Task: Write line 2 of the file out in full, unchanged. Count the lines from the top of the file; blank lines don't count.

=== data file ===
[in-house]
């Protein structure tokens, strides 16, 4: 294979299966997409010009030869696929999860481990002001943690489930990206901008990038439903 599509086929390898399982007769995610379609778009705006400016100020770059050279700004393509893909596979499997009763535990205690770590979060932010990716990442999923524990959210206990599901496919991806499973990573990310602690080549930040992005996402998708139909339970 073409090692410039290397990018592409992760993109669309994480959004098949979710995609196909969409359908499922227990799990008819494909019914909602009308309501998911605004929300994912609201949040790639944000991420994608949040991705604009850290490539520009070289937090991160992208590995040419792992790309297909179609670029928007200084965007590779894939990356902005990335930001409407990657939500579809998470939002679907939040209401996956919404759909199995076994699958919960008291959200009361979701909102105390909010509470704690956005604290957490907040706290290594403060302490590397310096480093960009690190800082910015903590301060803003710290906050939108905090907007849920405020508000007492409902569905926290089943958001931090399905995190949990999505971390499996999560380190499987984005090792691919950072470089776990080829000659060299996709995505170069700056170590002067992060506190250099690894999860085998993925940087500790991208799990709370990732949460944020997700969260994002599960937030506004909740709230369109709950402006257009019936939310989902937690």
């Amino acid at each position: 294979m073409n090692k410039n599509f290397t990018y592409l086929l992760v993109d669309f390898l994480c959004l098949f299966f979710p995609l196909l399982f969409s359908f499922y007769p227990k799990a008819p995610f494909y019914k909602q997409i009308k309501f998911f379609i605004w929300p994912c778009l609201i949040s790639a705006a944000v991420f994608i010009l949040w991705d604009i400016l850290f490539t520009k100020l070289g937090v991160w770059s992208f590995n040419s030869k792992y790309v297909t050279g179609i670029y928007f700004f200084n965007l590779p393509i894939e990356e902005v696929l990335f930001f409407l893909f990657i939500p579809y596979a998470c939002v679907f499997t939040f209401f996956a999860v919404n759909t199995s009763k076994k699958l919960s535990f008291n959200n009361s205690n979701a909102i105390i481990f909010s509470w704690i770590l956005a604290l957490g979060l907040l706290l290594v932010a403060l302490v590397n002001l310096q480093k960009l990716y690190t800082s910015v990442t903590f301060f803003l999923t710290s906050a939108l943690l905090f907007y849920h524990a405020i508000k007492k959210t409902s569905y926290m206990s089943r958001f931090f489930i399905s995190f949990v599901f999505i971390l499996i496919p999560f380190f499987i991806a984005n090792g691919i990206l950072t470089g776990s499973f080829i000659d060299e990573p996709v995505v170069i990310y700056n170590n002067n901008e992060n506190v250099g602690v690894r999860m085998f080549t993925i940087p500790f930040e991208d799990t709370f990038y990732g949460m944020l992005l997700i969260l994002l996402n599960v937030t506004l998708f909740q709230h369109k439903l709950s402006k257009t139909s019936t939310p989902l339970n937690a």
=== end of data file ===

């Protein structure tokens, strides 16, 4: 294979299966997409010009030869696929999860481990002001943690489930990206901008990038439903 599509086929390898399982007769995610379609778009705006400016100020770059050279700004393509893909596979499997009763535990205690770590979060932010990716990442999923524990959210206990599901496919991806499973990573990310602690080549930040992005996402998708139909339970 073409090692410039290397990018592409992760993109669309994480959004098949979710995609196909969409359908499922227990799990008819494909019914909602009308309501998911605004929300994912609201949040790639944000991420994608949040991705604009850290490539520009070289937090991160992208590995040419792992790309297909179609670029928007200084965007590779894939990356902005990335930001409407990657939500579809998470939002679907939040209401996956919404759909199995076994699958919960008291959200009361979701909102105390909010509470704690956005604290957490907040706290290594403060302490590397310096480093960009690190800082910015903590301060803003710290906050939108905090907007849920405020508000007492409902569905926290089943958001931090399905995190949990999505971390499996999560380190499987984005090792691919950072470089776990080829000659060299996709995505170069700056170590002067992060506190250099690894999860085998993925940087500790991208799990709370990732949460944020997700969260994002599960937030506004909740709230369109709950402006257009019936939310989902937690």